Being an exchange student is not just an opportunity to experience a new culture and lifestyle, you also witness the social and political transitions a different country is going through. Anyone would notice that there is a matter Hong Kong citizens cannot let go. I tried hard to win the discretion of my local roommate to discover more about what is actually going on here: the main topics discussed these days, the problems the country is facing and I was especially curious about the relationship between the special administration of Hong Kong and Mainland China.
We all know that Hong Kong used to be a British colony until 1997, when China resumed the exercise of its sovereignty over the city, establishing anyway what is called the “One Country, Two System” political formula. However, what does it mean? Is Hong Kong under China’s government or not?
What Hong Kong people have at heart is their independence; they usually even look at their colleagues and classmates coming from Mainland China in a different way. They feel different, they feel closer to the British culture and this is especially something they do not want to give up.
Therefore, the “One country, Two system” formula seemed the only way to a pacific union. It seems to be working very well, as also the new European Union envoy in Hong Kong, Carmen Cano said when she assumed her role just this September. It consists in maintaining unchanged the social and economic systems in Hong Kong: its status of free port, financial center and international trade center remained untouched, and so its power of establishing economic relations with other countries. The “two systems” refer to the socialist (Mainland) and the capitalist one (HK). Hong Kong has its own government and its Basic law, even though the Chinese regime actually controls it from behind the scenes and even designs the executive officer. Democracy is at the center of the debate these days.
As the last speech held by the outgoing European union chief in Hong Kong Vincent Picket stated, EU relationship with Hong Kong is one of the good things Europe is living right now, especially economically speaking. The Union remains the second largest trade partner with Hong Kong, after mainland China.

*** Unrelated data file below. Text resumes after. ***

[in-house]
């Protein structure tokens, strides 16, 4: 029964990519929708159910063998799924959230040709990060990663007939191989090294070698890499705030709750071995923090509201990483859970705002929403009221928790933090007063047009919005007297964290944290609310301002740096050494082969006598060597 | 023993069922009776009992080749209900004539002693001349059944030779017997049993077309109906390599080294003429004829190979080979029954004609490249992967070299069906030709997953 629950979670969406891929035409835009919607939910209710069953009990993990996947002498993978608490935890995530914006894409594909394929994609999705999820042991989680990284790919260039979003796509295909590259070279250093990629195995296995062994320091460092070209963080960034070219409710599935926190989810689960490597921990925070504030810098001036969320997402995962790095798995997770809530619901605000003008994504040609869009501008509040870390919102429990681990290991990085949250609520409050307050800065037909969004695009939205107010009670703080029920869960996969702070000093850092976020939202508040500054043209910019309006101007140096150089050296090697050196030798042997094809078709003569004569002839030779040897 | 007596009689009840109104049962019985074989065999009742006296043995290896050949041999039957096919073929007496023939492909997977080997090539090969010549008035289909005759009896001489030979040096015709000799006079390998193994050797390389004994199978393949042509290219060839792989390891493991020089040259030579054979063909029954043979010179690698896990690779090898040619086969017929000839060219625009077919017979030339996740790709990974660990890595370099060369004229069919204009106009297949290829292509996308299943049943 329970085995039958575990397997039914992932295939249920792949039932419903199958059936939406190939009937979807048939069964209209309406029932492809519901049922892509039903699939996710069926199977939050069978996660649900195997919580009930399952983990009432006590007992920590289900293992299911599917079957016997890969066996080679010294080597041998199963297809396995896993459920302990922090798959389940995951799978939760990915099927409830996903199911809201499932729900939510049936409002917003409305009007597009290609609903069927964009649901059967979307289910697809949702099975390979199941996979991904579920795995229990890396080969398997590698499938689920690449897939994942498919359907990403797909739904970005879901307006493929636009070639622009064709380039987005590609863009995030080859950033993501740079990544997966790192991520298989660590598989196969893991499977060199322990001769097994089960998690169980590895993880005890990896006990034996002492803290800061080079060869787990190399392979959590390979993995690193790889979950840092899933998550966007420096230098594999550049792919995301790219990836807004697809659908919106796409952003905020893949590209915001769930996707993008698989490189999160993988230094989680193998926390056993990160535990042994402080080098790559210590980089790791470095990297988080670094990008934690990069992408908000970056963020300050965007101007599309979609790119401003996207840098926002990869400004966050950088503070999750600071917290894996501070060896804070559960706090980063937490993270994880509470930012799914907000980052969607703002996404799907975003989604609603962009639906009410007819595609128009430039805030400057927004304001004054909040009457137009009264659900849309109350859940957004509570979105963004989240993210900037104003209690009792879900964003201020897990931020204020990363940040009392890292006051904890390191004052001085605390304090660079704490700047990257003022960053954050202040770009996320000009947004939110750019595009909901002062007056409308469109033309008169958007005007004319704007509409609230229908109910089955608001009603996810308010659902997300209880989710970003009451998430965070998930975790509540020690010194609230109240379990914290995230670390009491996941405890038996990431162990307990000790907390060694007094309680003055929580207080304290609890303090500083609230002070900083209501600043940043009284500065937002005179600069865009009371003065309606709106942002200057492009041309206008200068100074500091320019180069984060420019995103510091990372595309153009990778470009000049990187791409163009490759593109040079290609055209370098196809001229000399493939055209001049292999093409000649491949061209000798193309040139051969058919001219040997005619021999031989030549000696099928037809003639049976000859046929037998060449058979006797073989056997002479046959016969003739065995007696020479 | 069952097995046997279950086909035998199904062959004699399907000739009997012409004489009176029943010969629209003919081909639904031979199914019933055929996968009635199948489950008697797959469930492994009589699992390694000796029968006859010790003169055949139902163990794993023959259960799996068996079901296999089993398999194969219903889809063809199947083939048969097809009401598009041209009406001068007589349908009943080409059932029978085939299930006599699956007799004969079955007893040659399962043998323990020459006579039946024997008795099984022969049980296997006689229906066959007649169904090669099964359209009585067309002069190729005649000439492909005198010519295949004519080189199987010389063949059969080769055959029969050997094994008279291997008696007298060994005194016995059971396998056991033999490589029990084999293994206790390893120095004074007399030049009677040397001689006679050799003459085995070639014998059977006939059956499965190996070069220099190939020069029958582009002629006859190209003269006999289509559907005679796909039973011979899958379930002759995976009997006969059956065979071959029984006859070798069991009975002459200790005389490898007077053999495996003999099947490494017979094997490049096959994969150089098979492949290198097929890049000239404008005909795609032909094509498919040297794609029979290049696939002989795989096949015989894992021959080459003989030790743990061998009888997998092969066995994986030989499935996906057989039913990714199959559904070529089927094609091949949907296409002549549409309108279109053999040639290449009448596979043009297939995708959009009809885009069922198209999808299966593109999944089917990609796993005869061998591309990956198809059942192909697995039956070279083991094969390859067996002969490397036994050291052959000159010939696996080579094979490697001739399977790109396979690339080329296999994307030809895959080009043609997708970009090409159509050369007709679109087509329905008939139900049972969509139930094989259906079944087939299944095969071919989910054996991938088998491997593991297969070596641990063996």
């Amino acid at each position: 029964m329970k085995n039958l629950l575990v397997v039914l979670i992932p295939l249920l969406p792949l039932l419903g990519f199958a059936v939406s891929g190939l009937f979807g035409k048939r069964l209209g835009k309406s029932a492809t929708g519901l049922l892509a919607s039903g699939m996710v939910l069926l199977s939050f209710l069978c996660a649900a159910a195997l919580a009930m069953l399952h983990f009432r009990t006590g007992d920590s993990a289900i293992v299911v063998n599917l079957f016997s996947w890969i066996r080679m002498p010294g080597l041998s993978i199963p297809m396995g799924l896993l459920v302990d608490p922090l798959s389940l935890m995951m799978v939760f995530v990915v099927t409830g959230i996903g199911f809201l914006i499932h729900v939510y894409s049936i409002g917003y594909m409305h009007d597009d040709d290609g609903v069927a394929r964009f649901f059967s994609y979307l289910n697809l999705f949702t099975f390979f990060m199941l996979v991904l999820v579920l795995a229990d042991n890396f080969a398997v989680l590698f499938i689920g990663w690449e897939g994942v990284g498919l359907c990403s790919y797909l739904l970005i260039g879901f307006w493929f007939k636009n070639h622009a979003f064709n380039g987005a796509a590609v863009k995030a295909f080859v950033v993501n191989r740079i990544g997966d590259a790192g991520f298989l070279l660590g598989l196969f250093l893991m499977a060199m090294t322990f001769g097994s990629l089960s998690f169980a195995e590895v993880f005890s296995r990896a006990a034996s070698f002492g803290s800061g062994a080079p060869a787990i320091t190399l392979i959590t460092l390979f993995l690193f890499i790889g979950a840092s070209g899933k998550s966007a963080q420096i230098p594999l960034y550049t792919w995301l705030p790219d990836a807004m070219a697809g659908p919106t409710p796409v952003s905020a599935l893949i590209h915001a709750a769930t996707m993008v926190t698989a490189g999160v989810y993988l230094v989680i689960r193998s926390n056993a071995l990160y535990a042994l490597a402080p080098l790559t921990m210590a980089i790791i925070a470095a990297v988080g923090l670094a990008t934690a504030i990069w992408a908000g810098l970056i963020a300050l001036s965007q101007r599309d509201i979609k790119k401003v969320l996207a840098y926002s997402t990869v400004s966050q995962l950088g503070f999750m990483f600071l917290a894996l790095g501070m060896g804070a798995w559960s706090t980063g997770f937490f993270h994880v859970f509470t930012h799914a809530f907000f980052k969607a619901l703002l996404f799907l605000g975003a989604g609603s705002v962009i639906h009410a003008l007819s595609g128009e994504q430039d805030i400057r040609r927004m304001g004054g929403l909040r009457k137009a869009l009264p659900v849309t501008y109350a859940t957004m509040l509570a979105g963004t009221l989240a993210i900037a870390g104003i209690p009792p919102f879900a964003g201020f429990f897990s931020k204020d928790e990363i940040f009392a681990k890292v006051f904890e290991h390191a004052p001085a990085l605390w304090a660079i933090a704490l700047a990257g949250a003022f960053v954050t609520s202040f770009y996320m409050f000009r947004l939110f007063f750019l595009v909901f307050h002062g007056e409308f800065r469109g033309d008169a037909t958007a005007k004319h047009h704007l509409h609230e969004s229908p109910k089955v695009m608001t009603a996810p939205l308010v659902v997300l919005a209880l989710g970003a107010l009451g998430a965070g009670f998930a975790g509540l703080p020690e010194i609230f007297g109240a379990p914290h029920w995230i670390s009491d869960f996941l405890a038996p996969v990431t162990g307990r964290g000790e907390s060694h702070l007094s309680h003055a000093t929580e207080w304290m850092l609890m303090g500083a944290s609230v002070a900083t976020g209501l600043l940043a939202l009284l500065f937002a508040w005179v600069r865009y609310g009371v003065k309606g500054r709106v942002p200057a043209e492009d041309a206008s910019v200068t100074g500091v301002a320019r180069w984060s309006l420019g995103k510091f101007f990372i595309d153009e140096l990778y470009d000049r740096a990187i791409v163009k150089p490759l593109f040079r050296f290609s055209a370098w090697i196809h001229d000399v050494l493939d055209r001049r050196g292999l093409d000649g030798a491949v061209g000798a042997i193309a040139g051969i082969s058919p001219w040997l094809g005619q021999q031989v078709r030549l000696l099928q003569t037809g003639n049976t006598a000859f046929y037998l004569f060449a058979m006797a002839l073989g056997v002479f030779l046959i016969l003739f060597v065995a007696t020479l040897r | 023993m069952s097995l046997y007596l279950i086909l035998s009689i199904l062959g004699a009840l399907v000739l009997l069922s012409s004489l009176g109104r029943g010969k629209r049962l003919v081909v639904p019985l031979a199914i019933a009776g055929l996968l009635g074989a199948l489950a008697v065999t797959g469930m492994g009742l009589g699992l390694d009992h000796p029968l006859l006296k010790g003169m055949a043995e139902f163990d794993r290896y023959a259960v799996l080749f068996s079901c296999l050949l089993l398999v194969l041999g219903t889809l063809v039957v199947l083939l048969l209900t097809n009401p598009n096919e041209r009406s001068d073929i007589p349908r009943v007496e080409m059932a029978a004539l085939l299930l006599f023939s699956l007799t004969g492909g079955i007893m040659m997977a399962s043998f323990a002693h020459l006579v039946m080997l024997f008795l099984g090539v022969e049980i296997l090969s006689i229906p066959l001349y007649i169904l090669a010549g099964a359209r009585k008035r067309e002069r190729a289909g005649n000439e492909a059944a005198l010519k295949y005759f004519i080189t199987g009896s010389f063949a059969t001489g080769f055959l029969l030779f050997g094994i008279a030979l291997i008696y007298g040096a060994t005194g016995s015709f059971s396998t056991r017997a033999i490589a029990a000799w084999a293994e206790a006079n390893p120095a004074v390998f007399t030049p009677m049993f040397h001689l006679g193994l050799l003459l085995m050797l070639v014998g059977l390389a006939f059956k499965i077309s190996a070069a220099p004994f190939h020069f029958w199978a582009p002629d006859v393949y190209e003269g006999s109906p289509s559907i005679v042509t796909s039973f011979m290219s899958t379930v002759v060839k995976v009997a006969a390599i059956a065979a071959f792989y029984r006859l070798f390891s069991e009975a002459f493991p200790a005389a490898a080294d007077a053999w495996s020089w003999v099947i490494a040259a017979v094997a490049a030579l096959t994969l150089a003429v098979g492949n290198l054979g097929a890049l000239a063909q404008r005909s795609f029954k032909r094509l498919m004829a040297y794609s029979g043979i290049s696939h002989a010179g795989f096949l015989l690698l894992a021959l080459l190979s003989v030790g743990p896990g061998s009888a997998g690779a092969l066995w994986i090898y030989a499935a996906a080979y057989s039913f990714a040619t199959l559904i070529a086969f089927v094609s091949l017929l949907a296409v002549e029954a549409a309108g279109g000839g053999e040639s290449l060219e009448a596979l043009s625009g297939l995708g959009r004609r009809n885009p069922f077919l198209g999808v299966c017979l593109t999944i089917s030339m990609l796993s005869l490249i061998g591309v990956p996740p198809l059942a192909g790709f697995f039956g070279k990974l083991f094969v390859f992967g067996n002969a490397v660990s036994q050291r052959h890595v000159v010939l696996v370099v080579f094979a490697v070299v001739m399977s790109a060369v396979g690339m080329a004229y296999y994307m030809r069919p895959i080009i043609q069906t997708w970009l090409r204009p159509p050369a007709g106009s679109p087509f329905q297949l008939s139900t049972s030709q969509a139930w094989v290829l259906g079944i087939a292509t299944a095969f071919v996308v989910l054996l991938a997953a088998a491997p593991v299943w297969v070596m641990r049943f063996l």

Yet, the big fall down of this year is also pointed out: five booksellers went missing from Hong Kong last autumn after passing the border. Two of them held European citizenship. After six months, they returned and, soon or later, they told what happened: kidnapping and mental torture are included in the story. They were accused of delivering across the border several banned books, critical of the Chinese Communist party. Consequentially, the EU issued a highly critical report, attacking Beijing for its role concerning the case and doubting the “One country, Two system” for the first time, as the event represents a serious challenge for it. Human rights respect was at the center of the discussion. As a response, EU was told that Hong Kong affairs are totally China internal affairs and no foreign country has any right to interfere in them.
Of course, The European union had to stand for a cause which completely violated its values, its mission, and China’s commitment with international human rights obligations. This point was also raised by both the European Union and the USA during the last G20 held in Hangzhou this September. But other than bilateral dialogues and occasional public expressions of concern, is not clear what they will actually do. They just state the painful truth. The UK even encouraged Hong Kong to accept the undemocratic electoral reform simply because “something is better than nothing”. If those organizations are seriously willing to improve the human rights situation in China, other than benefit from strong trade and political relationship, they should pressure on other points, for example considering that also China needs the rest of the World.
In the end the Chinese government has subtle ways to penetrate Hong Kong, so that in forty years this special administration will not exist anymore. They are already changing the city’s educational programs, so that they can adjust it in favor of socialism and build slowly another slice of subservient population. As a response, a spontaneous pro-democracy political movement, called the Umbrella Movement, was born last year to protest. But then again these protesters, as wells as my roommate, my professors and the European Union itself will observe these forty years as bystanders, fully conscious of what the future holds.